The Free Banking Era coincided with the first phase of railroad speculation. Not only did banks sponsor railroads, but railroad companies also entered the banking business to finance their expenses. Although railroads were indeed built, spectacular failures occurred. The Ohio Railroad company, established in 1835 to build along the coast of Lake Erie, immediately used a permissive clause in its charter to begin issuing credit notes, which it redeemed from its state funding. The company's failure left several hundred thousand dollars in worthless currency and an unusable track built upon wooden pilings. Similar episodes played out in southern states, where railroads received explicit authority to operate as banks. An 1830s railroad boom in Mississippi covered the state with speculative routes and railroad bank paper. Robert Y. Hayne organized the South Western Railroad Bank to finance interstate routes from South Carolina to Ohio, with stringent rules to protect its capital, but it ultimately had to suspend payments on its notes when the railroad ran out of funding. One of these institutions, the Georgia Railroad and Banking Company, survived the Free Banking Era, the Civil War and subsequent upheavals, ultimately merging with First Union in 1986.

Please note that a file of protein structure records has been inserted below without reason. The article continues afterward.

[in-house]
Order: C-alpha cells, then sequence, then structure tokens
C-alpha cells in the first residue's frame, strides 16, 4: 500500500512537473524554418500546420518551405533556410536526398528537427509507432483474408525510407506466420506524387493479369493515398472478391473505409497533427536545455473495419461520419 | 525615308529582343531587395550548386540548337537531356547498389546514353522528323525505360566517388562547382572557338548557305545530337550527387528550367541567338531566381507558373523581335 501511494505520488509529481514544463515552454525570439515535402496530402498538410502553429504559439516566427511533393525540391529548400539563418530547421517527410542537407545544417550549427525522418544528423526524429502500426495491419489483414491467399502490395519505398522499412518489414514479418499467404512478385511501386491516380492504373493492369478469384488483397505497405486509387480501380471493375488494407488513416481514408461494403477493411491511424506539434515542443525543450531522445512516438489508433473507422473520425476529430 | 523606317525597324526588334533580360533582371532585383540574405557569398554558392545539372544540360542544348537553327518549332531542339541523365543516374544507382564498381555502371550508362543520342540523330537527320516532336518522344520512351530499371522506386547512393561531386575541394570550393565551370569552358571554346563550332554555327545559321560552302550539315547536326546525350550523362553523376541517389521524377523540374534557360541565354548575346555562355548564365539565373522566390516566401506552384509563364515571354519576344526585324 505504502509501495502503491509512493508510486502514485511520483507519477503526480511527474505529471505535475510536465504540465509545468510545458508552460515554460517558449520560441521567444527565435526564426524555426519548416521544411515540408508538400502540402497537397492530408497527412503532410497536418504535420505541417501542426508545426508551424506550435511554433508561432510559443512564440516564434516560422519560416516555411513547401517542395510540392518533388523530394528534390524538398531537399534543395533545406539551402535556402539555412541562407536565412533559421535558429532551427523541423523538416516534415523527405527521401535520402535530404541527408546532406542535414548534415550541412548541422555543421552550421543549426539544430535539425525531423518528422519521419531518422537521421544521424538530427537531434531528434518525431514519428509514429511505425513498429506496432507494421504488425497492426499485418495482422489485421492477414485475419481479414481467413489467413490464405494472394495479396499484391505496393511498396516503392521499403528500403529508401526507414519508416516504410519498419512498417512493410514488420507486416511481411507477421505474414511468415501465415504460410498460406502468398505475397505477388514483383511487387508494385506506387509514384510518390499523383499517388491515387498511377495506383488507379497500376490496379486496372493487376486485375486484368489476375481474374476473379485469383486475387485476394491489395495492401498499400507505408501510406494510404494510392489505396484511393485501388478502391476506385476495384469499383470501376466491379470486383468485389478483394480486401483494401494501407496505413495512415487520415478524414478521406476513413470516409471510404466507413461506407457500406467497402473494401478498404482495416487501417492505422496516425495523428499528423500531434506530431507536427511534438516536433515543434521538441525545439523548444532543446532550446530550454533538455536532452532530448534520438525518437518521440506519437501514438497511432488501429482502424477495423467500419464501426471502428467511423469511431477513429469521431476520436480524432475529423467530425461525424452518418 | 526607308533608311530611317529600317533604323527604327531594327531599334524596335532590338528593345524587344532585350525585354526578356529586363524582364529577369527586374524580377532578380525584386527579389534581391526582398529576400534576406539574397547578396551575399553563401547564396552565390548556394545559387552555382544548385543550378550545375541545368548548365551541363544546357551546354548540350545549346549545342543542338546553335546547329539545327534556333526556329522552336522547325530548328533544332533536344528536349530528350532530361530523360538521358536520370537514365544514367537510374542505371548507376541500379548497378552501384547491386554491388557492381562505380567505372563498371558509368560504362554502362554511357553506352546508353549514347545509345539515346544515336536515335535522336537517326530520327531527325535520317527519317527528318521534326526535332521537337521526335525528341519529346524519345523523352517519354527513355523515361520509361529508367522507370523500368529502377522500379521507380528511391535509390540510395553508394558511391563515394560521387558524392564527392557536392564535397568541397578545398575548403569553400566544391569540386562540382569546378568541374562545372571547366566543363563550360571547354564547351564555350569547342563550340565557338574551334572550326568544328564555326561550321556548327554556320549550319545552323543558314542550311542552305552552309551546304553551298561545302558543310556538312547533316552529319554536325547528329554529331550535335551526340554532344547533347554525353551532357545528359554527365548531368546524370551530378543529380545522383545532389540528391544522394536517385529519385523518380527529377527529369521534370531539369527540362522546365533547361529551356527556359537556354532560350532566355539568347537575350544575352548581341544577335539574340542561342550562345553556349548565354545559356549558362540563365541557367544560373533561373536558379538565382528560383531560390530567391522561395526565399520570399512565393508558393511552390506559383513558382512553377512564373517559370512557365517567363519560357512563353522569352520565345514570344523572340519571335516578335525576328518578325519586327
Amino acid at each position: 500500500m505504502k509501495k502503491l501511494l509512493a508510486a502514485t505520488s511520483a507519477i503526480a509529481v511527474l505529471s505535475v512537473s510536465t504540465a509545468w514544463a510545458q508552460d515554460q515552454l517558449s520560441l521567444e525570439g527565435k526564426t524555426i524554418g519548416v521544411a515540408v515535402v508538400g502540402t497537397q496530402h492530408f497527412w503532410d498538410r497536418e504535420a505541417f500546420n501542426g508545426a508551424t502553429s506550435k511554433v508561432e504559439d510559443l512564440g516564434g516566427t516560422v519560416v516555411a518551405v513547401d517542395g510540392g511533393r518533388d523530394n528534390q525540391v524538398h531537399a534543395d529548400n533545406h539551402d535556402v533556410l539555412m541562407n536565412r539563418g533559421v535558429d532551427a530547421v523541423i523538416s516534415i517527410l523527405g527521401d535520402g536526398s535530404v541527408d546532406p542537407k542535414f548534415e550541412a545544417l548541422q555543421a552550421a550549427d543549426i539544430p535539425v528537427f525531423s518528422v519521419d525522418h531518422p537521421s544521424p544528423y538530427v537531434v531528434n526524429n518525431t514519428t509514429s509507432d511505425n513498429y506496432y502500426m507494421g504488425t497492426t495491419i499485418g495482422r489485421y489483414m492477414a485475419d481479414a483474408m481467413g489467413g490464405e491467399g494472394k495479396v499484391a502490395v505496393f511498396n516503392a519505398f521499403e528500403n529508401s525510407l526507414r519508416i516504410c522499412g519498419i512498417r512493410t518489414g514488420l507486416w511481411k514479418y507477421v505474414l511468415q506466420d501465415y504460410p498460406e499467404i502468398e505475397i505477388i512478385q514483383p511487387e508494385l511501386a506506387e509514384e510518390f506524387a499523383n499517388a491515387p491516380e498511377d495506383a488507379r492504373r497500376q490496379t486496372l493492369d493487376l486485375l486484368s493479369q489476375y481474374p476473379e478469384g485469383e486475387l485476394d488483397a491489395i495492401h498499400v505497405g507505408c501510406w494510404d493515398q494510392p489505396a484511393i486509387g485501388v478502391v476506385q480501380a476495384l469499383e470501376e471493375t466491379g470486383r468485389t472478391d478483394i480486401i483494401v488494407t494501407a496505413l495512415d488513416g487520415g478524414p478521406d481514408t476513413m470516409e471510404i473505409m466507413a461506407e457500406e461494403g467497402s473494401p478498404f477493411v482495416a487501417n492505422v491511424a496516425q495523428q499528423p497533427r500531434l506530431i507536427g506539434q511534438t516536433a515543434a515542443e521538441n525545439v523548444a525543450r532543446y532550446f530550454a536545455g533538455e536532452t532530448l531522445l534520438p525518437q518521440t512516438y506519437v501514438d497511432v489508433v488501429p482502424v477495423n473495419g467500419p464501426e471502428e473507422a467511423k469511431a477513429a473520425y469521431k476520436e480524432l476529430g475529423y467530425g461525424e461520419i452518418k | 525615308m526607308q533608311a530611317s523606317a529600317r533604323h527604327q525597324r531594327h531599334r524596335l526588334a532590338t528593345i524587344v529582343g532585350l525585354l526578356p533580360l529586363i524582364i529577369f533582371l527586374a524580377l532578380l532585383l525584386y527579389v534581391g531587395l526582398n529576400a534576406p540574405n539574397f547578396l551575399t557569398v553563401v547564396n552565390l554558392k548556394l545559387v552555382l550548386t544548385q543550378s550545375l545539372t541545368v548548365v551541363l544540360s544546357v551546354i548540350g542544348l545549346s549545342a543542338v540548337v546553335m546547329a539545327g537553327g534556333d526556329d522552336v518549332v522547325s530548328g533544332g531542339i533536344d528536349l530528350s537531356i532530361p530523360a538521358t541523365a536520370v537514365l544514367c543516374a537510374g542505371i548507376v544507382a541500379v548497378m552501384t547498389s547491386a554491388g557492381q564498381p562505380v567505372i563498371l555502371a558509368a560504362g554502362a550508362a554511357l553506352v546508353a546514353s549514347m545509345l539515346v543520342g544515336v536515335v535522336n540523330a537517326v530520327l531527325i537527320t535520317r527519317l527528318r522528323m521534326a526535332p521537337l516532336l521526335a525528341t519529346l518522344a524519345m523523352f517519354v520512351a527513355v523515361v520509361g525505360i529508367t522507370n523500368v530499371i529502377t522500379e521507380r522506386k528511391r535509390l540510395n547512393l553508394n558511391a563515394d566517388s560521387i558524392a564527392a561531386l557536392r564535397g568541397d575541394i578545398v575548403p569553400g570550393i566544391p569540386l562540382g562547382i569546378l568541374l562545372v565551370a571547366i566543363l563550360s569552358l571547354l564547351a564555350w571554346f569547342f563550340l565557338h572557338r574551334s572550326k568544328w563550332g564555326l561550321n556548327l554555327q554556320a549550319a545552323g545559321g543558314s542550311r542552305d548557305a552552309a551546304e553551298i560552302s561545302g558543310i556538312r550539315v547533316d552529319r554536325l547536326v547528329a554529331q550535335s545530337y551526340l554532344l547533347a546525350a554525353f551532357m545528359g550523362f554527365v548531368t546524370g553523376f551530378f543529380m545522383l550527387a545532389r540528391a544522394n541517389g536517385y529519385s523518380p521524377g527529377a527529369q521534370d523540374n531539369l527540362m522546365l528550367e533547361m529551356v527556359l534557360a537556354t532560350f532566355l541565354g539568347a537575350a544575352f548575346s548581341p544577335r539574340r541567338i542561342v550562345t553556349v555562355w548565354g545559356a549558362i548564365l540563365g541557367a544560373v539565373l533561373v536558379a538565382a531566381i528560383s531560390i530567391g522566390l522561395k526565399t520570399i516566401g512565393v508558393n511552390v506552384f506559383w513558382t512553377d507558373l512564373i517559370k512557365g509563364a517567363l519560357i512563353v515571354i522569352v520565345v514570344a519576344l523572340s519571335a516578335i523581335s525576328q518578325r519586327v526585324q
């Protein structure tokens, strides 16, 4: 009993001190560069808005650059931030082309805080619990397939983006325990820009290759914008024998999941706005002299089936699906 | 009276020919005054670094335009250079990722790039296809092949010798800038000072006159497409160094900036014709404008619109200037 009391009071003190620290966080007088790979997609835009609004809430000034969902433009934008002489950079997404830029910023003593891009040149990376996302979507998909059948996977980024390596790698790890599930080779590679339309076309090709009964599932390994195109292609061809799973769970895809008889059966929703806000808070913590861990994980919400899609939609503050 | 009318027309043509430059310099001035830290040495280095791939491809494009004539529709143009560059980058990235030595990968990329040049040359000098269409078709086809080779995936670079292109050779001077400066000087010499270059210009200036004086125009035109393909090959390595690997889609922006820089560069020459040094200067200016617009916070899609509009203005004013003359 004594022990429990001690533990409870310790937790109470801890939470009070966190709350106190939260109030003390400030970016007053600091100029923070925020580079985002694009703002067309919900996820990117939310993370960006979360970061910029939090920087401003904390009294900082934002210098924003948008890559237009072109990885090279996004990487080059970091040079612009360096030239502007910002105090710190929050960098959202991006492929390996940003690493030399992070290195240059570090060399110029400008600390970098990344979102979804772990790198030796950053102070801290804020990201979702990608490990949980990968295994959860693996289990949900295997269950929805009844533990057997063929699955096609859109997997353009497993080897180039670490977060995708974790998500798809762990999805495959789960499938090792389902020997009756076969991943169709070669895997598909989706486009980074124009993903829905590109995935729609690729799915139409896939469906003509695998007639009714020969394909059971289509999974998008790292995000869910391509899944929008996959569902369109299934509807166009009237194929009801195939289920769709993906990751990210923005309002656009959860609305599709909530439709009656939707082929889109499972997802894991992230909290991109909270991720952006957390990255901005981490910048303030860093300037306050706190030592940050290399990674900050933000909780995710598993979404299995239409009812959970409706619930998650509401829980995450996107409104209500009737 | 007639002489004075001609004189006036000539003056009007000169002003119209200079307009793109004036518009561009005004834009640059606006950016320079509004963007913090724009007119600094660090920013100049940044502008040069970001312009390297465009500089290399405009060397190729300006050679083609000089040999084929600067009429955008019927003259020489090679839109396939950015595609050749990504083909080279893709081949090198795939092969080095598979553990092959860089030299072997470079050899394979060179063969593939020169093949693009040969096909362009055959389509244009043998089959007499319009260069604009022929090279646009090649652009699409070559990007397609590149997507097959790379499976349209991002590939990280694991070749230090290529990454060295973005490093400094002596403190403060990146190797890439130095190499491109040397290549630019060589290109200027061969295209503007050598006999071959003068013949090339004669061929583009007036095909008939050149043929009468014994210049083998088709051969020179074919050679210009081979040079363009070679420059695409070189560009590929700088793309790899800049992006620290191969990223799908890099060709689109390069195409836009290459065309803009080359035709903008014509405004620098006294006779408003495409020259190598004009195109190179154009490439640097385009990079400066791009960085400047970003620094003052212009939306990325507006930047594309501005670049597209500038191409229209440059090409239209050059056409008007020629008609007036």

The 1850s saw a new wave of free banking laws and outbreaks of wildcat banking in Tennessee, Indiana, Wisconsin and the Nebraska Territory. The laws of Indiana and Wisconsin allowed bankers to start business with minimal capital and accepted discounted state bonds at their face value as a security deposit. A "banker" might even pay for the discounted bonds with the same notes that they backed, draw the interest on the bonds, and circulate the surplus notes as he chose. Nebraska declared bank issues a crime in its first legislative session of 1855, but the following year it granted several banking charters, including that of the Bank of Florence. The third year, a new criminal code omitted the banking provision, allowing banks to organize under general business law. The Panic of 1857 wiped out all of the territory's banks, and only one paid all of its notes.
In 1863 the federal government passed a National Bank Act that created a national currency based on federal debt. This was not another centralized system. Local private banks issued the new currency, but under uniform rules that prevented confusion about the value of each bank's notes. A heavy tax on the former state bank notes removed them from circulation, bringing the wildcat phenomenon to an end.
In popular culture
In the Swedish movie The New Land (1972), the character Robert is paid in wildcat notes, which is later discovered by his brother Karl Oskar.